Early voting for the March 3 primary election continues through February 28.

Turnout continues to be brisk for a primary election but dwarfed by a general election. Through Saturday, Republican turnout in the 15 counties with the most registered voters remains at a record pace, running 6% ahead of the 2016 pace. It will likely fall behind the record pace for the first week because last Monday was a holiday, meaning the first week of early voting had just six days.

Democratic turnout in those counties is lagging farther behind the record pace set in 2008, but it remains the second-highest volume in the Top 15 counties for a Democratic primary. It is, however, 55% ahead of the 2016 pace.

The number of Democratic early voters in those counties leads the number of Republicans, 254K to 215K.

Our numbers do not match the Secretary of State’s reported numbers for Harris Co. We believe Harris Co. has not been reporting the ballot-by-mail voters to the Secretary of State since Day Two of early voting. We have been using the early voting statistics posted (PDF) on the county’s website for that county and using the Secretary of State’s data for the rest.

Campaign Finance: State candidates with primary opponents are required to file their 8-day-out reports tomorrow (Monday). These reports disclose contributions received and expenditures made between January 24 and February 22. We expect these reports to be made available online on Tuesday, and we will update our Crib Sheets and analyze key race data during the day.

Contributions received after February 22 and before March 2 must be disclosed in daily pre-election reports, formerly known as telegram reports.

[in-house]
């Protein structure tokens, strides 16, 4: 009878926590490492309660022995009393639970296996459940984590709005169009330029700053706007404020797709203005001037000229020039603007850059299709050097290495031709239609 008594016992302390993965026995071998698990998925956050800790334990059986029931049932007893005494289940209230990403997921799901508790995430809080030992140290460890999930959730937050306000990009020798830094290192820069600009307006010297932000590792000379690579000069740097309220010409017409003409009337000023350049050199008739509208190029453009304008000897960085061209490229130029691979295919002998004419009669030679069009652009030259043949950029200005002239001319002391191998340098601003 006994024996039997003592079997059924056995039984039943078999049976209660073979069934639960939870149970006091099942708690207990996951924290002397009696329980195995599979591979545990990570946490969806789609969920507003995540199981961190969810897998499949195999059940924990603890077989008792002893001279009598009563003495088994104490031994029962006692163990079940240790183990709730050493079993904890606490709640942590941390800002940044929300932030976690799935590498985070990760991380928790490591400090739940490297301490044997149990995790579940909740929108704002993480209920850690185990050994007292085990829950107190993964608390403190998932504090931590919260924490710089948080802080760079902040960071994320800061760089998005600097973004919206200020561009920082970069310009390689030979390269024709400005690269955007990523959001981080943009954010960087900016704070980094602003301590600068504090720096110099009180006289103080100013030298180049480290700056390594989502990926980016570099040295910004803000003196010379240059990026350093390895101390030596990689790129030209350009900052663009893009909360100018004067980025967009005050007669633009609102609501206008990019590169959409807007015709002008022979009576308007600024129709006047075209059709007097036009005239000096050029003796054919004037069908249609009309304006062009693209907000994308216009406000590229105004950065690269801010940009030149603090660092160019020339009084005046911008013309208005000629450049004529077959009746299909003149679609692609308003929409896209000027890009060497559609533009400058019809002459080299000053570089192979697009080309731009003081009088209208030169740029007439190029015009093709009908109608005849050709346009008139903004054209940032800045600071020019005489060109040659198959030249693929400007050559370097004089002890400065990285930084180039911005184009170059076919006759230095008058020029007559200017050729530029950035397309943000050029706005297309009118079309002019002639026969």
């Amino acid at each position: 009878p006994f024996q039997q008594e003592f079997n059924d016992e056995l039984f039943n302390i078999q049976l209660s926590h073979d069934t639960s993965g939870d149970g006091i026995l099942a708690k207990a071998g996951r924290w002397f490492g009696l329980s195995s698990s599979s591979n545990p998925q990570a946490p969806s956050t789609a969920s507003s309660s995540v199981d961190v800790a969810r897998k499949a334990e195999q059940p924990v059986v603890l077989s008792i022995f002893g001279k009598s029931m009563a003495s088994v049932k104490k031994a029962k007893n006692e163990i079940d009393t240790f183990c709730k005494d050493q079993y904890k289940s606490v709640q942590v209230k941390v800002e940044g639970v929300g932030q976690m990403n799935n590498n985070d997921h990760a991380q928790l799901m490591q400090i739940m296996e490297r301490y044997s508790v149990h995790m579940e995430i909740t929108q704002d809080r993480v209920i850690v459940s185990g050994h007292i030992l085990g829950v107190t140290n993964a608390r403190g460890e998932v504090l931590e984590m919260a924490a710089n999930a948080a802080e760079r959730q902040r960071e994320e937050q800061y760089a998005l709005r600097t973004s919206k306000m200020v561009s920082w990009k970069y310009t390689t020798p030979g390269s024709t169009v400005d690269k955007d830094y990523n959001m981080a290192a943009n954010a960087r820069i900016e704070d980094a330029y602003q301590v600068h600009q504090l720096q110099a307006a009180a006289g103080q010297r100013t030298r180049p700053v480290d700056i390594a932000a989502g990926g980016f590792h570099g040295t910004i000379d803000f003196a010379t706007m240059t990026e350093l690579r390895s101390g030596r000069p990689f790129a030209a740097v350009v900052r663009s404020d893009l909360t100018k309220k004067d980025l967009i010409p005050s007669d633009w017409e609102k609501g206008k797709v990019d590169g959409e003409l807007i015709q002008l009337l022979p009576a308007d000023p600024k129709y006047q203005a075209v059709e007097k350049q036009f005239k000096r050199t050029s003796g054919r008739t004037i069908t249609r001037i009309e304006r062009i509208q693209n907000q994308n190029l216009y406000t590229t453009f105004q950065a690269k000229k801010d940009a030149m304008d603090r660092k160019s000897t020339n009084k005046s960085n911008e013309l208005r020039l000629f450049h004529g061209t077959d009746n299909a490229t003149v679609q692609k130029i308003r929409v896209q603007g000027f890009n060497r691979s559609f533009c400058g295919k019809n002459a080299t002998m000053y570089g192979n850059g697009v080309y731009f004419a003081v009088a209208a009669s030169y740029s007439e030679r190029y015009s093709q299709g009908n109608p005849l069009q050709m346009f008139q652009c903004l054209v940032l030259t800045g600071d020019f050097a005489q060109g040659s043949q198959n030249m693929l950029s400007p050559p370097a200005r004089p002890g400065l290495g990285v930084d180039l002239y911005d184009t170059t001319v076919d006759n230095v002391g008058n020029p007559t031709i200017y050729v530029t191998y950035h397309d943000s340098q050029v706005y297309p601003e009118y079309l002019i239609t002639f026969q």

CD28: No Texas data here, but an interesting tidbit from Nevada that could have implications for the race between U.S. Rep. Henry Cuellar (D-Laredo) and progressive challenger Jessica Cisneros. According to a UCLA analysis of precinct-level caucus results data, Bernie Sanders won 74% of the final alignment votes in 33 majority-Latino precincts. We recently mused:

“In 2016, Bernie Sanders received 25% of the vote head-to-head against Hillary Clinton in CD28. Cisneros would need around one third of the Clinton voters to choose the progressive candidate to oust Cuellar.”

She would not need such a big share of Clinton voters if Sanders performs well in the district. Sanders got more than enough of the vote in Nevada’s majority-Hispanic/Latino precincts to give Cisneros the advantage over Cuellar, but Nevada is not South Texas. He vastly out-performed the other Democratic candidates with that ethnic group, according to entrance polls. The most recent Univ. of Texas/Texas Tribune poll showed Sanders leading the field with 31% support among Hispanic/Latino voters, followed by Joe Biden (24%), Michael Bloomberg (10%) and Elizabeth Warren (9%).

A strong Sanders performance among Hispanic/Latino voters could boost Cisneros if that strength stretched out of the big cities.

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